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Henry Alty talks to Information Age about how Slack's latest fundraising points to a huge market for cloud productivity tools

Henry Alty argues that Slack's latest fundraising demonstrates that there is a huge market for businesses looking to leverage the benefits of software and the cloud to improve productivity, foster creativity and bring together dispersed teams in real-time.

Henry says that the new valuation is symptomatic of how software using the cloud to support productivity is creating a “huge market”. He speculates that others may follow into this space.

Slack has announced an additional $427 million investment, taking its post-investment valuation to more than $7.1 billion. The equity round is in addition to the $841 million previously raised.

 

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Slack says that it now has more than 8 million Daily Active Users (DAUs) and more than 70,000 paid team, but says that there is still “enormous potential to change the way people and organisations collaborate and work together.”

Henry adds: “We’re seeing more and more functions becoming automated” across the enterprise.

He argues that Slack is a key enabler, within the enterprise, of technological innovations such as Robotic Process Automation – RPA. This involves moving repetitive, rules-based tasks away from people to machines, “freeing individuals to focus on what they’re good at – creativity, dependent on human-to-human collaboration and communication.”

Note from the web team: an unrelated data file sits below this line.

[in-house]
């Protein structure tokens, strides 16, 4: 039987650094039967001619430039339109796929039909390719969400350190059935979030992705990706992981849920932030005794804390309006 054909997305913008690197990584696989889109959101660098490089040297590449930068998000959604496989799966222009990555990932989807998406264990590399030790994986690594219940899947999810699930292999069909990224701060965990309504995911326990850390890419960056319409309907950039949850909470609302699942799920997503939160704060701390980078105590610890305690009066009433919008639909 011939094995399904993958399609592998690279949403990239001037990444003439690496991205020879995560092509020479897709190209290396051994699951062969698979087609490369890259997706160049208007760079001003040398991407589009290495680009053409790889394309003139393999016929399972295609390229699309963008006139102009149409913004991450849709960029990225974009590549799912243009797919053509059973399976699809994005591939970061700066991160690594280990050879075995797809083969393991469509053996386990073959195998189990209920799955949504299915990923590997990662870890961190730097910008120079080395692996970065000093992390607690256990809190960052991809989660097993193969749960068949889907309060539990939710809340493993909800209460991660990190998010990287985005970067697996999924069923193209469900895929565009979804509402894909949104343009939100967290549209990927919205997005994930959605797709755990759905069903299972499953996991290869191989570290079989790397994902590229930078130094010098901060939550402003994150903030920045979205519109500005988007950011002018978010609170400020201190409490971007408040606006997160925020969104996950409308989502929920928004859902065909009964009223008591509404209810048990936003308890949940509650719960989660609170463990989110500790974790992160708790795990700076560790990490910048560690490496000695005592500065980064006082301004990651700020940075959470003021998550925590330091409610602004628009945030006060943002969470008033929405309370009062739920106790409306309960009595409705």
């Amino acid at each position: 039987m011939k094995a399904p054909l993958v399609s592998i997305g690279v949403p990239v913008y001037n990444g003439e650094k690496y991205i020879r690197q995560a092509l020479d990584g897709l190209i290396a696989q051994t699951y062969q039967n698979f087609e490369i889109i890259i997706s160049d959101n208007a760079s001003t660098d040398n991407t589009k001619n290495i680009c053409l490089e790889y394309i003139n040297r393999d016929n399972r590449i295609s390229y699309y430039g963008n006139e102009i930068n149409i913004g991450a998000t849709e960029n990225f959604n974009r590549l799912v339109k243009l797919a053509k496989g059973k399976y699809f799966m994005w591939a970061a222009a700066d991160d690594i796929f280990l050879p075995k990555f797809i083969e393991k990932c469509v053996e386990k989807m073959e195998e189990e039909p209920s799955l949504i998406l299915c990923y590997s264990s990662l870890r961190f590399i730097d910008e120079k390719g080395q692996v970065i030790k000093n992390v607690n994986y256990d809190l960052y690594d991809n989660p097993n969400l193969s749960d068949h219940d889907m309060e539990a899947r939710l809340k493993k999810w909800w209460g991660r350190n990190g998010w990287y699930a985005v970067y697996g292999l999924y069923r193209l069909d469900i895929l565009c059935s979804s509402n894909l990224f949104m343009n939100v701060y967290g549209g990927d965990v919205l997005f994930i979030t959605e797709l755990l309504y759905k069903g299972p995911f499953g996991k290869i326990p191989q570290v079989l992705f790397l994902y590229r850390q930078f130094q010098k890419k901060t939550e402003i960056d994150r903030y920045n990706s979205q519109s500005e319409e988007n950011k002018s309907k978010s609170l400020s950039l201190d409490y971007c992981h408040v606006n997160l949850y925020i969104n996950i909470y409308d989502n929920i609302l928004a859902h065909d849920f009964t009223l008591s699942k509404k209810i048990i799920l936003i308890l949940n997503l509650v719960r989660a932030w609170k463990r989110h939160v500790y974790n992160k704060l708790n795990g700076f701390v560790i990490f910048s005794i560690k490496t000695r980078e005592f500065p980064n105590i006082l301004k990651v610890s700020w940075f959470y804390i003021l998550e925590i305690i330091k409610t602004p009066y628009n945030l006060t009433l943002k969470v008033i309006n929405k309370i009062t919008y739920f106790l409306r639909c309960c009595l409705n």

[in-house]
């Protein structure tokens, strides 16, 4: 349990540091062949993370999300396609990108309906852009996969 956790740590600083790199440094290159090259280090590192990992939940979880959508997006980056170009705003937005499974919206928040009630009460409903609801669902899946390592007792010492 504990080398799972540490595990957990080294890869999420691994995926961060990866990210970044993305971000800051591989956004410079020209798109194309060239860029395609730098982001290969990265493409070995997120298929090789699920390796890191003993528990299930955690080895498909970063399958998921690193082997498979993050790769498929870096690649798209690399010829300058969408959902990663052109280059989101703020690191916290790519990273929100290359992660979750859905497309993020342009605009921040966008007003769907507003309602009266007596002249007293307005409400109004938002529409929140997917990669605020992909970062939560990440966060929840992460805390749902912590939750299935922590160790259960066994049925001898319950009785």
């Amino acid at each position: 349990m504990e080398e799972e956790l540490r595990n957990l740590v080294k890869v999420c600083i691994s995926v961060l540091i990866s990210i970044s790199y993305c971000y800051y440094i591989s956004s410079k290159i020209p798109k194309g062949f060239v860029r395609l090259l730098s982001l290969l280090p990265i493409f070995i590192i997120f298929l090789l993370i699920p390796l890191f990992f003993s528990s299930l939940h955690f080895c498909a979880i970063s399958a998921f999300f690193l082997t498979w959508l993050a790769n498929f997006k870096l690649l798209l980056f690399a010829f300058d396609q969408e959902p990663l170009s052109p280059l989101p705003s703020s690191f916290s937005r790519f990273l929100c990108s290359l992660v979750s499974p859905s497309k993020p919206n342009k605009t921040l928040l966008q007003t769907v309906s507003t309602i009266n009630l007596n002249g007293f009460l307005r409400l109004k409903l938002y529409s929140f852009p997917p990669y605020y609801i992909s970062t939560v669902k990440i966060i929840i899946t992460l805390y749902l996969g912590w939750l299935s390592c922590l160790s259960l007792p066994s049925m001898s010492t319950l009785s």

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He predicts, that applications “which free up employees to collaborate in a more streamlined and creative fashion will continue to be a magnet for investment from venture capitalists and other tech companies.”

This opportunity will create competition too and Henry warns that other software companies “will be looking to emulate Slack’s cloud-first business model and its product-focused lead generation approach.” It already faces formidable opposition from Microsoft and its Teams product. In July, Microsoft introduced a free version of Teams, which was reported to have more features than the free version of Slack.

“It will be interesting to see whether Slack chooses to continue as a privately held business as with other tech unicorns, or if this is the precursor to an IPO or other corporate activity,” Henry concludes. 

This article was originally published by Information Age on the 22nd August.

Opinion